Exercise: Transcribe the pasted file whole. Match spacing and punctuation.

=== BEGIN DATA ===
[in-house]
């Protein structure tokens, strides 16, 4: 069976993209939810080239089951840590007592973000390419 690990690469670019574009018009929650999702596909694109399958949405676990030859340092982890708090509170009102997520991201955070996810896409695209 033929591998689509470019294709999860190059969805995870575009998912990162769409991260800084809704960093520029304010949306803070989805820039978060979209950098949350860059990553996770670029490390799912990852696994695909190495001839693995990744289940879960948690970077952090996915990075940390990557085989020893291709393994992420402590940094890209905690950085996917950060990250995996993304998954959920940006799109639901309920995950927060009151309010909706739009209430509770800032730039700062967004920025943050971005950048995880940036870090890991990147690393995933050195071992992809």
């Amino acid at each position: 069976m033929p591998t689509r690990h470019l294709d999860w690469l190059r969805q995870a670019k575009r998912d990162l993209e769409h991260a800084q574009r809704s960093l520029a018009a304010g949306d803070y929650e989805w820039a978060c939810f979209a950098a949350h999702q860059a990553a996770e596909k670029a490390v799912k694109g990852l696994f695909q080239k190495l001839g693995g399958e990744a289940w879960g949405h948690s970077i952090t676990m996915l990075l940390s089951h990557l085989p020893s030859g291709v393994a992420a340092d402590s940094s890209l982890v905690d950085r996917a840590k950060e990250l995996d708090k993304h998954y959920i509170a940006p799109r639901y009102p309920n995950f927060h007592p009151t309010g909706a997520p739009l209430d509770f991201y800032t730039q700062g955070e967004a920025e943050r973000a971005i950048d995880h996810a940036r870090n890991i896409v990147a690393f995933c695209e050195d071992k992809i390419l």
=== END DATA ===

[in-house]
């Protein structure tokens, strides 16, 4: 069976993209939810080239089951840590007592973000390419 690990690469670019574009018009929650999702596909694109399958949405676990030859340092982890708090509170009102997520991201955070996810896409695209 033929591998689509470019294709999860190059969805995870575009998912990162769409991260800084809704960093520029304010949306803070989805820039978060979209950098949350860059990553996770670029490390799912990852696994695909190495001839693995990744289940879960948690970077952090996915990075940390990557085989020893291709393994992420402590940094890209905690950085996917950060990250995996993304998954959920940006799109639901309920995950927060009151309010909706739009209430509770800032730039700062967004920025943050971005950048995880940036870090890991990147690393995933050195071992992809």
């Amino acid at each position: 069976m033929p591998t689509r690990h470019l294709d999860w690469l190059r969805q995870a670019k575009r998912d990162l993209e769409h991260a800084q574009r809704s960093l520029a018009a304010g949306d803070y929650e989805w820039a978060c939810f979209a950098a949350h999702q860059a990553a996770e596909k670029a490390v799912k694109g990852l696994f695909q080239k190495l001839g693995g399958e990744a289940w879960g949405h948690s970077i952090t676990m996915l990075l940390s089951h990557l085989p020893s030859g291709v393994a992420a340092d402590s940094s890209l982890v905690d950085r996917a840590k950060e990250l995996d708090k993304h998954y959920i509170a940006p799109r639901y009102p309920n995950f927060h007592p009151t309010g909706a997520p739009l209430d509770f991201y800032t730039q700062g955070e967004a920025e943050r973000a971005i950048d995880h996810a940036r870090n890991i896409v990147a690393f995933c695209e050195d071992k992809i390419l």